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It allows us to test whether our data follow a diverse law, especially the normal law.


This is a normal law match test. It was T.W. Anderson and D. A. Darling who developed this test in 1954. It will then be taken over and developed by Stephens in the years 70. The interest of this test is that it gives importance to the tails of distribution.

This test can be used to demonstrate adequacy with normal, Lognormal, exponential or Weibull law. The operation is the same, simply, it will have to change the table of the critical value as well as the calculation of the Fi. In this article, we will focus solely on the adequacy of the normal law.

The principle

The calculation principle is very similar to the Kolmogorov-Smirnov Test. The difference lies in the fact that the critical value is calculated from the normal law, as well as the Fi test variable.

Step 1: Assumptions

Anderson Darling’s test is a unilateral match test. The test hypotheses are:

  • H0: The data follow the normal law
  • H1: Data does not follow normal law

Step 2: Calculate the practical value

  1. Sort the data in ascending order.
  2. Deduct the average and standard deviation.
  3. Calculate reduced centered data according to the normal law
  4. Use the reduced centered normal law distribution function to get the frequencies.
  5. Calculate the logarithm logarithm of this value.
  6. In the same way, we Shape Fn-i + 1 and then deduce the natural logarithm.
  7. We then calculate the sum S:


              8. It is inferred from the A2 statistic via the following calculation:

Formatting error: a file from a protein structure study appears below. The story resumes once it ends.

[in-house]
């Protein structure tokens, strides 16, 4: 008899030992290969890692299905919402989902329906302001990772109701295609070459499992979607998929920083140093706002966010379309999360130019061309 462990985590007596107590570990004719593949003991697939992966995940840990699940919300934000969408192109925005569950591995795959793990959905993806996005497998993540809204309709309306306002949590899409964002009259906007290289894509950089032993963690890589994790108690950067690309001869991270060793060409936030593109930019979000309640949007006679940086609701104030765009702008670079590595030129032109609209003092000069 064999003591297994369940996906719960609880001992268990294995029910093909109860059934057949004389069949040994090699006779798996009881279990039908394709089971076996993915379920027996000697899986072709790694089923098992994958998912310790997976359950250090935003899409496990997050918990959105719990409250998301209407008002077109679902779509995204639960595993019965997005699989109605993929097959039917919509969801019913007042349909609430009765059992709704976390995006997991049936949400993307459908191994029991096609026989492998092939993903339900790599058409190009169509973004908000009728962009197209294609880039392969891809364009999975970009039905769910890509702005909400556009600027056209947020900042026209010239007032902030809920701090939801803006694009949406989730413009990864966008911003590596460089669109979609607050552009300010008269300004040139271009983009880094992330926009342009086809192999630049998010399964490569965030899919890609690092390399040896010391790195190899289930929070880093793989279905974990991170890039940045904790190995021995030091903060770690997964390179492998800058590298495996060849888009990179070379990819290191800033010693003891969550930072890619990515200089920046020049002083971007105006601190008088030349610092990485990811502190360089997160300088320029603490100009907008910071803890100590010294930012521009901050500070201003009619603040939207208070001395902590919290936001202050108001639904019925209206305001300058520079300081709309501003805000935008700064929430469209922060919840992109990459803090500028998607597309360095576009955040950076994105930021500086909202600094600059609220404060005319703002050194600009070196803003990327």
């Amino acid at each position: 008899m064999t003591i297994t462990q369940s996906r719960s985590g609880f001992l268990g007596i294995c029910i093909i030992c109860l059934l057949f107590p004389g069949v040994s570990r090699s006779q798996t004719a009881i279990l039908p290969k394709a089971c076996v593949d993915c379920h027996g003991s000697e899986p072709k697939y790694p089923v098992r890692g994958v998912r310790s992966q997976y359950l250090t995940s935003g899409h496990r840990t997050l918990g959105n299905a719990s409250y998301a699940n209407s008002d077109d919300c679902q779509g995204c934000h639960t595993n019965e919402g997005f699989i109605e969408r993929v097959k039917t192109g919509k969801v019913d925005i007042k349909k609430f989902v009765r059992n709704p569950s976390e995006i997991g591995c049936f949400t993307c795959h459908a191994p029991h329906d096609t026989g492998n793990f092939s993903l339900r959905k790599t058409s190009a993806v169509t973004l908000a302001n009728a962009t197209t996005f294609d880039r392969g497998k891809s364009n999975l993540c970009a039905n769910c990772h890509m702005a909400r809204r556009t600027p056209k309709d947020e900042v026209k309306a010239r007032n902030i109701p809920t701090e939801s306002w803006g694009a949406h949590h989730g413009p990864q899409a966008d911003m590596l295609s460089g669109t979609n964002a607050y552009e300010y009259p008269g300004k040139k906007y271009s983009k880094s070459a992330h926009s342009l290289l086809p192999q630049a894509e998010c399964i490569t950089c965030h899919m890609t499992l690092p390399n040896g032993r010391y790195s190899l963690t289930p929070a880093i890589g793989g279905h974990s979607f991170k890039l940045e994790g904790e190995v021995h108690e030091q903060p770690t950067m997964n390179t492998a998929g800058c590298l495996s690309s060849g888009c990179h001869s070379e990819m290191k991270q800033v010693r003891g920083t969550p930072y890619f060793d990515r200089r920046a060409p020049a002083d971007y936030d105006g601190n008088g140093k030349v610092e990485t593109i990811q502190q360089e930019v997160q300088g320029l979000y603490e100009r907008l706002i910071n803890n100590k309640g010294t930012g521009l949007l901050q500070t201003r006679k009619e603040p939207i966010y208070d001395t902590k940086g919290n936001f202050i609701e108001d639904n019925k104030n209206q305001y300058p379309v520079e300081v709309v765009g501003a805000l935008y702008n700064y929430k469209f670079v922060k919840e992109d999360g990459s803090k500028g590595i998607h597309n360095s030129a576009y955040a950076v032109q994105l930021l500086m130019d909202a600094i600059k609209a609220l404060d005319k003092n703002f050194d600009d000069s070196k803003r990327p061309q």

Step 3: Calculating the critical value

The critical value of the test is not calculated but was tabbed by the creators. These values depending on the adjustment law, and in the case of an adjustment to the normal law, the values are as follows:

Level of risk





Critical value





Step 4: Calculate the p-value

P-value is calculated from the A2 statistic by interpolation from a table described by Stephens (1986). The following table is used:

Value of a2


A2 < 0.2

1-e(-13.436 + 101.14 * A2-223,73 * A2 ^ 2

0.2 ≤ A2 ≤ 0.34

1-e(-8.318 + 42.796 * A2-59.938 * A2 ^ 2)

0.34 ≤ A2 < 0.6

e(0,9177 – 4,279 * A2 – 1,38 * A2^2)

0.6 ≤ A2

e(1.2937-5.709 * A2 + 0.0186 * A2 ^ 2)

Step 5: Interpretation

ResultStatistical conclusionPractical conclusion
Practical value ≥ Critical valueWe reject H0Our data do not follow the normal law at the level of risk α given.
Practical value < Critical valueWe retain H0Our data follow the normal distribution at given level of risk.
ResultStatistical conclusionPractical conclusion
p-value > αWe retain H0Our data follows a normal law with a risk of being wrong with p-value%
p-Value < αWe rejectH0Our data do not follow a normal law with a risk of being wrong with p-value%


Mr. A. Stephens (1974) – EDF statistics for Goodness of Fit and Some comparisons

M. A. Stephens (1986) – Tests based on EDF statistics

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